So you bust out your old baby items, and get rid of all those “must have” products you got for your first but never opened. Your confidence runs high because you’ve done this before, no sweat, you’ve mastered this parenting thing. You remember all your old tricks, like the old bounce-pat-shhh, and you’re prepared to use them. You think you have it all figured out, but you have no idea.

Number 2 Brings Throws a Curve Ball

Soon after number two arrives, you realize you are playing a whole new ballgame. The thought failed to cross your mind that this was going to be a different human being, with different needs and wants, with different cries and a different personality. But, you soon re-master your old feeding and diapering skills; this time with the added challenge of a toddler hanging from your leg or trying to jump on your lap.

You’ve also developed the art of the layered look, because, unlike your first, this one projectile pukes. If you hold him a certain way after he eats, and you don’t have time to change your entire outfit twelve times a day. Multitasking has taken to a whole new level when you have a crying baby, a toddler with underwear on her head and you have to get out the door to be on time for pre-school. Your life has become so busy you hardly have time to think about what’s for dinner, let alone imagine what the future holds. But amongst all the chaos, you do know that you wouldn’t trade it for the world. And maybe, in a few years, you’ll have such a good handle on things that you can bring on number three!

Television and Kids

well-behaved toddler watching tv
When it comes to children, especially young children, the less television they watch, the better. The obvious reason being that kids who watch too much T.V., or play too many video games, don’t spend enough time being active and getting the exercise they need, and therefore have a higher chance of being overweight.

Sex, Alcohol and Violence on Television

But being at risk of being overweight is not the only negative aspect of too much T.V. Television programs, video games, and even commercials can expose your kids to adult behaviors such as violence, sex, and alcohol, tobacco and drug use. These adult behaviors may not seem to phase your child as they watch, but it takes its toll in the long run.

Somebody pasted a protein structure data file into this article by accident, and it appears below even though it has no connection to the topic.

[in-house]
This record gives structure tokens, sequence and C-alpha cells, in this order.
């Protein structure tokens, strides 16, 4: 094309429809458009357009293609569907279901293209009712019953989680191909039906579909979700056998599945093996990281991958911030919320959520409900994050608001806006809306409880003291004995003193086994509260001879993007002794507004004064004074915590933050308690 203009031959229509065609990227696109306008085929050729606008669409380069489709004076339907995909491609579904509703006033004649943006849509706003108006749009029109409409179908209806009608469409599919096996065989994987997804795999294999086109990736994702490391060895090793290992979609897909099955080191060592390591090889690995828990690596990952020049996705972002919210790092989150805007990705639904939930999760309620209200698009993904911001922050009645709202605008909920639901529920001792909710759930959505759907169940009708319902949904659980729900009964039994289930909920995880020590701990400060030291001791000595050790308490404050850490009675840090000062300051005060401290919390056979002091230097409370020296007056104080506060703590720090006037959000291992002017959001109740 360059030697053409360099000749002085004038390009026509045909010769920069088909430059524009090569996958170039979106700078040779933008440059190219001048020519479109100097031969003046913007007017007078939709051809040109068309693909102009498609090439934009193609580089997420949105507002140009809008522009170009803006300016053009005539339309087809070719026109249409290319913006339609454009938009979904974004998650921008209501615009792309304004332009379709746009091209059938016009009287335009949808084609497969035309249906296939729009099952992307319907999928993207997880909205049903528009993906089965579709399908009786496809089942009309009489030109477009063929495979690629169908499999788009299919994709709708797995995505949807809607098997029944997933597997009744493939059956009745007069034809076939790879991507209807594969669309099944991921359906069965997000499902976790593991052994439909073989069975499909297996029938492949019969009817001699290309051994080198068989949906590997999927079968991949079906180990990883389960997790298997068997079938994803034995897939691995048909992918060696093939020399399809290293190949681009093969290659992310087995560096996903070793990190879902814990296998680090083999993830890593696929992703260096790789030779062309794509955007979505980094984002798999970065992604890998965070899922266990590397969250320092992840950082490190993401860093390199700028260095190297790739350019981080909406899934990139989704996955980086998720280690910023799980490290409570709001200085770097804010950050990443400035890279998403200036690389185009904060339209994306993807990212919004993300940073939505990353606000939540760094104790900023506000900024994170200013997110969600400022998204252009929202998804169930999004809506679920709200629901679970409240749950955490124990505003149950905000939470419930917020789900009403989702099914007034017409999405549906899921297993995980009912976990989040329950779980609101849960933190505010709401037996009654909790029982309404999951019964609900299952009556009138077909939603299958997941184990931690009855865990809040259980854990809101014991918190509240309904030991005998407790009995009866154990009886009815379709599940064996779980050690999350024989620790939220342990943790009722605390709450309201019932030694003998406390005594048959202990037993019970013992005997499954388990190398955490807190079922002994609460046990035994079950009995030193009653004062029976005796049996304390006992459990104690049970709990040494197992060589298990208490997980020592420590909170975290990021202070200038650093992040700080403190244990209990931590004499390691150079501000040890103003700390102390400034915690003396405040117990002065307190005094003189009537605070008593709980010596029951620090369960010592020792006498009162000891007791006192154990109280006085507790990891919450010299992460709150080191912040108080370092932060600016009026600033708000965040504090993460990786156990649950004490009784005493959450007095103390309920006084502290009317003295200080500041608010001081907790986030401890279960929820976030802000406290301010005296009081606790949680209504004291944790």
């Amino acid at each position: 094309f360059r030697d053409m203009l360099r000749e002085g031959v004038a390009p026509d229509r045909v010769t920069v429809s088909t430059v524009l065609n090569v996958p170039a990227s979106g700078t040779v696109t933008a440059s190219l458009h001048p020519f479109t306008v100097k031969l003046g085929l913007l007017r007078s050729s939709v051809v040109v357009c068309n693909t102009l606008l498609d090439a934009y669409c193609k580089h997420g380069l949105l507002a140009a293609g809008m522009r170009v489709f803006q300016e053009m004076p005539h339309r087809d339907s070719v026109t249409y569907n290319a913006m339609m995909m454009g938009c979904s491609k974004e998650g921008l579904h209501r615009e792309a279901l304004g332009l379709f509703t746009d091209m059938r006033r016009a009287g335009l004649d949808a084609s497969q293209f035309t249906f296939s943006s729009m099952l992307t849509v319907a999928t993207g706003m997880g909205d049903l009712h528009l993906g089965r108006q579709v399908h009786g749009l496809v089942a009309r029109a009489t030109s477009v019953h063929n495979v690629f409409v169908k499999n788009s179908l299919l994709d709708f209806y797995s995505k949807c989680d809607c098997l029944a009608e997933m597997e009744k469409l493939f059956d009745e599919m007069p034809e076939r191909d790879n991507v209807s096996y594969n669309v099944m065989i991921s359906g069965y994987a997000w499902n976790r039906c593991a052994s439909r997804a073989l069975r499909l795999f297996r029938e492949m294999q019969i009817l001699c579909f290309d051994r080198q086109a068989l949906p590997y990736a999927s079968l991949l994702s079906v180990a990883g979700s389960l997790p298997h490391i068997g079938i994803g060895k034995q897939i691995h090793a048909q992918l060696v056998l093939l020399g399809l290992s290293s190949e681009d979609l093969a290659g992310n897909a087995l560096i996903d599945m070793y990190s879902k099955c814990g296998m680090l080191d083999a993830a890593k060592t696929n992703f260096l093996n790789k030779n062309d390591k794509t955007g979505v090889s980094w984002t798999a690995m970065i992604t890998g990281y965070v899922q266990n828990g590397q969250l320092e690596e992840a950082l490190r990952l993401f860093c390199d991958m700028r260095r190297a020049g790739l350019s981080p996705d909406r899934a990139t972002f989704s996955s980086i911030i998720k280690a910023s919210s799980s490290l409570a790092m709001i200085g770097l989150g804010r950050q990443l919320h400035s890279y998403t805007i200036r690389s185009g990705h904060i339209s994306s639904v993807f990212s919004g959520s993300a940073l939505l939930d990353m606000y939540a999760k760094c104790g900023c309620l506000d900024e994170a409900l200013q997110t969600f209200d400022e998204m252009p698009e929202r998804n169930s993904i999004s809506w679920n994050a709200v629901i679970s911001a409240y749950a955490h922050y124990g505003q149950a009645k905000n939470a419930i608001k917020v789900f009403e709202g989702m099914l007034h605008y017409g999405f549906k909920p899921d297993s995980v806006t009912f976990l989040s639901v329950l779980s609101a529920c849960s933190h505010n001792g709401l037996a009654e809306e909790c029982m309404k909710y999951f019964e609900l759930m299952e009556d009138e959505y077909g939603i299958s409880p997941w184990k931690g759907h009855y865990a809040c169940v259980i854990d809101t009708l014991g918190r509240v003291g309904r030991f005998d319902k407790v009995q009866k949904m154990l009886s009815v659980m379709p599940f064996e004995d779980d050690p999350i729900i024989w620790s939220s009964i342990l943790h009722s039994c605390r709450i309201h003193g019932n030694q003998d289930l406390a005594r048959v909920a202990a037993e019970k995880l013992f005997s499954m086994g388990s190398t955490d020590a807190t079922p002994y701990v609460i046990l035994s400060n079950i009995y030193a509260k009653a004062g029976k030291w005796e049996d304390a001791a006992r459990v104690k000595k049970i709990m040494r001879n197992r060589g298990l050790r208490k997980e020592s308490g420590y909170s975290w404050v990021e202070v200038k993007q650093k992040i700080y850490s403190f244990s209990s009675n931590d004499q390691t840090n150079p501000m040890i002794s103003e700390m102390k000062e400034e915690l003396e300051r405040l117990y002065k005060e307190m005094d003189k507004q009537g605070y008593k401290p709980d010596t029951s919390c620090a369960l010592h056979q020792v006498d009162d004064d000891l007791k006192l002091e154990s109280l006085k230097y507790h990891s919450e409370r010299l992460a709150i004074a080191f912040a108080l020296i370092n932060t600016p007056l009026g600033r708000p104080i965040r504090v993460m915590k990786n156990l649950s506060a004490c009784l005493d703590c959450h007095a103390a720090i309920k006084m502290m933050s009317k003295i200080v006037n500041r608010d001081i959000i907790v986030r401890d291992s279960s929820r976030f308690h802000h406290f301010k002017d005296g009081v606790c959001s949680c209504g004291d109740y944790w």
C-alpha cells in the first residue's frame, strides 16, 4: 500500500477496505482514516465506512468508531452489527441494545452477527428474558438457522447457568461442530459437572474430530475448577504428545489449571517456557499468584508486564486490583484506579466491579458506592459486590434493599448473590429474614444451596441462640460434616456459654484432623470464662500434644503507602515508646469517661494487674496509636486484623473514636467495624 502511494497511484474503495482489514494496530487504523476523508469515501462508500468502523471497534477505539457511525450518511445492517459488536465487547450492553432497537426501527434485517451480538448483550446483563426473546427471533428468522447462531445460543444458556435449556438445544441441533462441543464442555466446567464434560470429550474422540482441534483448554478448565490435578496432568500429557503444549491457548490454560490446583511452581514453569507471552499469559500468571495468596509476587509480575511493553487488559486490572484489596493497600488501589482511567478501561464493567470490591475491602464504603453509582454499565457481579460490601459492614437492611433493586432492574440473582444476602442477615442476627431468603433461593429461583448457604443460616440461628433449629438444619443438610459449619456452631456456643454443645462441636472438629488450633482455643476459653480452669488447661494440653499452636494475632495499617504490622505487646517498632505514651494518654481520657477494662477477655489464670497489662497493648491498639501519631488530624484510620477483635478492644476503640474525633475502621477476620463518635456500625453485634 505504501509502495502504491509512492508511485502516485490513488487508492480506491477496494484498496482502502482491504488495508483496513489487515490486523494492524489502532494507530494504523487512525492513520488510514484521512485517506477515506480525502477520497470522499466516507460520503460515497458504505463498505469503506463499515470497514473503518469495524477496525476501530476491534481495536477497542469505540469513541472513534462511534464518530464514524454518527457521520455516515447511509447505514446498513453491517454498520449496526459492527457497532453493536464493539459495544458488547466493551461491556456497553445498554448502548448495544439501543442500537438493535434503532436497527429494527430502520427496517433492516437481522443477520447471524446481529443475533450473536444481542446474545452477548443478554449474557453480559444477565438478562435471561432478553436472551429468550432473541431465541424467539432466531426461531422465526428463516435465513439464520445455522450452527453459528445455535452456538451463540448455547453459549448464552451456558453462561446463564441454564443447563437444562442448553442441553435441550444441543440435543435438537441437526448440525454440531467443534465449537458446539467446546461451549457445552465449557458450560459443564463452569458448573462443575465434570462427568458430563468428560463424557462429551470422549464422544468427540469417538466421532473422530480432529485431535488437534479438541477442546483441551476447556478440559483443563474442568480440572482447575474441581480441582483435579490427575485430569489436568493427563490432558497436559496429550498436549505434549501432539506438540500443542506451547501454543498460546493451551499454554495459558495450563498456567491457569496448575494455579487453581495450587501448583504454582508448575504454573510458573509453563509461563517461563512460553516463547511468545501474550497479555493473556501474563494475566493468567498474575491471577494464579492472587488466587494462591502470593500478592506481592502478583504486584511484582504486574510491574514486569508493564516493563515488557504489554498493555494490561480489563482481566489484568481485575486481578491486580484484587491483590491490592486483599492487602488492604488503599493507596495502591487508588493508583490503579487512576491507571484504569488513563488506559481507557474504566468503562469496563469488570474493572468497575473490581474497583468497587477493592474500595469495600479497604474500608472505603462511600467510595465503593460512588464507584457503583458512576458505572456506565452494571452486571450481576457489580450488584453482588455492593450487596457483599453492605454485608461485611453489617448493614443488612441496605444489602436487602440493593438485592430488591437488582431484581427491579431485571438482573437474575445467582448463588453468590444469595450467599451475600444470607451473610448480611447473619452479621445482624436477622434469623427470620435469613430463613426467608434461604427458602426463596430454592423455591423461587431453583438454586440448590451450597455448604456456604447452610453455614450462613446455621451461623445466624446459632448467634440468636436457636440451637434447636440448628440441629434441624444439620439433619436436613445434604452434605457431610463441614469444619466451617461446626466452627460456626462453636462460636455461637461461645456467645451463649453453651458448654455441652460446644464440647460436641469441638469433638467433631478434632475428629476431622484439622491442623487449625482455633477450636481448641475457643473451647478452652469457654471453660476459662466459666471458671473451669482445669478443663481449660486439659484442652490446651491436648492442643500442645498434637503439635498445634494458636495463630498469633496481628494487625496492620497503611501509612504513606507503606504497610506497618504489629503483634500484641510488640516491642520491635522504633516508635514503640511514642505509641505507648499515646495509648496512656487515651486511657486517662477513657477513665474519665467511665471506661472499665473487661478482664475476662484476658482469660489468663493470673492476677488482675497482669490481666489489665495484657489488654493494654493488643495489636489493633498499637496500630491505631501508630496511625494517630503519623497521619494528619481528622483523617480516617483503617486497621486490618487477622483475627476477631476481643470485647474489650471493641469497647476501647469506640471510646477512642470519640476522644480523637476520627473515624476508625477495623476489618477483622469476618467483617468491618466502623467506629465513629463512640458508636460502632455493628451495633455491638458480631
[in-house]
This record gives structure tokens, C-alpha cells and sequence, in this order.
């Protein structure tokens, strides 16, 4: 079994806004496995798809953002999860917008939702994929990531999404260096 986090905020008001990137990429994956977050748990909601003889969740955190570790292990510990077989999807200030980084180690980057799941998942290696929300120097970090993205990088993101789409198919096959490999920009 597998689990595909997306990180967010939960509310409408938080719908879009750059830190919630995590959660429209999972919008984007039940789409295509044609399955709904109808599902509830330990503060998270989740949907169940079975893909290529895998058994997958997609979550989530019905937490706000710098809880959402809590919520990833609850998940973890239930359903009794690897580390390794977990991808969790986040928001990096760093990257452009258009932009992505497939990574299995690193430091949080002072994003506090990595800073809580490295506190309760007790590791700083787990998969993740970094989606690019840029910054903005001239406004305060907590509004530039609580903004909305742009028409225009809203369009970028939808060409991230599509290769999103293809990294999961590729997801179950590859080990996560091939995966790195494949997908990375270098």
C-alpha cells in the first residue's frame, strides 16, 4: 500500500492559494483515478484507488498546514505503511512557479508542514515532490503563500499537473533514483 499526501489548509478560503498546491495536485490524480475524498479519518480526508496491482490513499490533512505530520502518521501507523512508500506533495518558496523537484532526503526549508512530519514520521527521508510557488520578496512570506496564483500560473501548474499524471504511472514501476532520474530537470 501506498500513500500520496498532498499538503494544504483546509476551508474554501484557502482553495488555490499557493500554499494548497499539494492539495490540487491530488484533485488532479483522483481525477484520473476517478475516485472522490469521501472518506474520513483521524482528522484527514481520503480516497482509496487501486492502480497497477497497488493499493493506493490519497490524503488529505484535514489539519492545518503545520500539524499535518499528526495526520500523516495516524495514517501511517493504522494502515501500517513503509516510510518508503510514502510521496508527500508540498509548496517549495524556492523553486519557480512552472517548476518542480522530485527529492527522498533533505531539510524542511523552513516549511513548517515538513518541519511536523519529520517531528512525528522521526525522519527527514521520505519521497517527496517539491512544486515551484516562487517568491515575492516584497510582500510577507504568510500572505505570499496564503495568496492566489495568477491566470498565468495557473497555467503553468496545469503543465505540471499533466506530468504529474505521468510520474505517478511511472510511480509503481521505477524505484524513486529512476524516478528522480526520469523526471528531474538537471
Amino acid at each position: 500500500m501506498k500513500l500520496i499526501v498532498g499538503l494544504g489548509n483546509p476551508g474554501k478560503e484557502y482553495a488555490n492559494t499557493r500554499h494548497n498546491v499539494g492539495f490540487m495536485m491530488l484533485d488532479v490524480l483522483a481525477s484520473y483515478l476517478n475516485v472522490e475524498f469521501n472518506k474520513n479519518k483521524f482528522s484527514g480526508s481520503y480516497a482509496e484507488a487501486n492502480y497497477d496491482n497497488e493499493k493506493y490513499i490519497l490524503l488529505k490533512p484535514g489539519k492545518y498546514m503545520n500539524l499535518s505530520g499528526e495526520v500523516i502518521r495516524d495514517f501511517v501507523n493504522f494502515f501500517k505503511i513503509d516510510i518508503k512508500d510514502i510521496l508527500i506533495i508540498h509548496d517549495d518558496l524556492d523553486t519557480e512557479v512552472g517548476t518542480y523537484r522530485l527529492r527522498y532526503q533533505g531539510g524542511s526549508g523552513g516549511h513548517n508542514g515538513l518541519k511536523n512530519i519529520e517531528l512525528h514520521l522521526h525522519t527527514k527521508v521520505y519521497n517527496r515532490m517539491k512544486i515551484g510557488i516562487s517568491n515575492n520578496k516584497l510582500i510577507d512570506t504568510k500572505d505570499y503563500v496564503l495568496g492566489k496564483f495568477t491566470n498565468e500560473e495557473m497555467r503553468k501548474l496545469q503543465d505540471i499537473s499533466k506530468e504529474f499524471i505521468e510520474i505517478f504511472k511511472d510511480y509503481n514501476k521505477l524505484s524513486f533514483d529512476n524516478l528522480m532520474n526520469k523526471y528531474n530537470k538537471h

When T.V. shows and commercials depict sex and alcohol they usually focus on the fun, attractiveness, and all around coolness of participation, but they rarely touch upon on the consequences, health risks, or dangers. In turn, kids can walk away with the idea that if they want to be cool, attractive, successful adults, they should act more sexually and drink with their peers.

When it comes to violence, research has shown that watching a lot of violence on T.V. can lead to hostility, fear, anxiety, and sleep problems in children.

What you can do as a parent.

son and father arguing over television
Obviously not all T.V. shows and video games are going to be detrimental to your child’s physical and mental health, but you need to do your job to make sure that your kids are watching appropriate material.

Before your kids even get to the couch, you need to do your research and make a decision about what shows and games they can watch and play. Watch the shows yourself, play the games, and make sure they are educational, or at least have a positive message.

After you have chosen the shows that you feel are appropriate, makes sure your kids know what the limits are. If your child can’t work the remote yet, this part is easy because they can only watch what you turn on.

If they are older, you may have to use some of the parental control locks on your T.V. to help block unwanted material from being viewed.

Limits and watching together

Along with choosing which programs to watch, it is recommended that you also limit your child’s screen time to one to two hours per day. Having this limit is a great way to make sure your kids are still being active.

Lastly, whenever possible, you should be watching T.V. with your kids so you can discuss what they are seeing. You can reiterate lessons learned from the programs, discuss why a certain behavior or phrase was unacceptable, or even help to diffuse a scary or tense situation.

The bottom line is that you and your family should be the most important influences in your child’s life, and T.V. should just be for entertainment. You can only make this happen if you are involved and in control of your child’s T.V. time.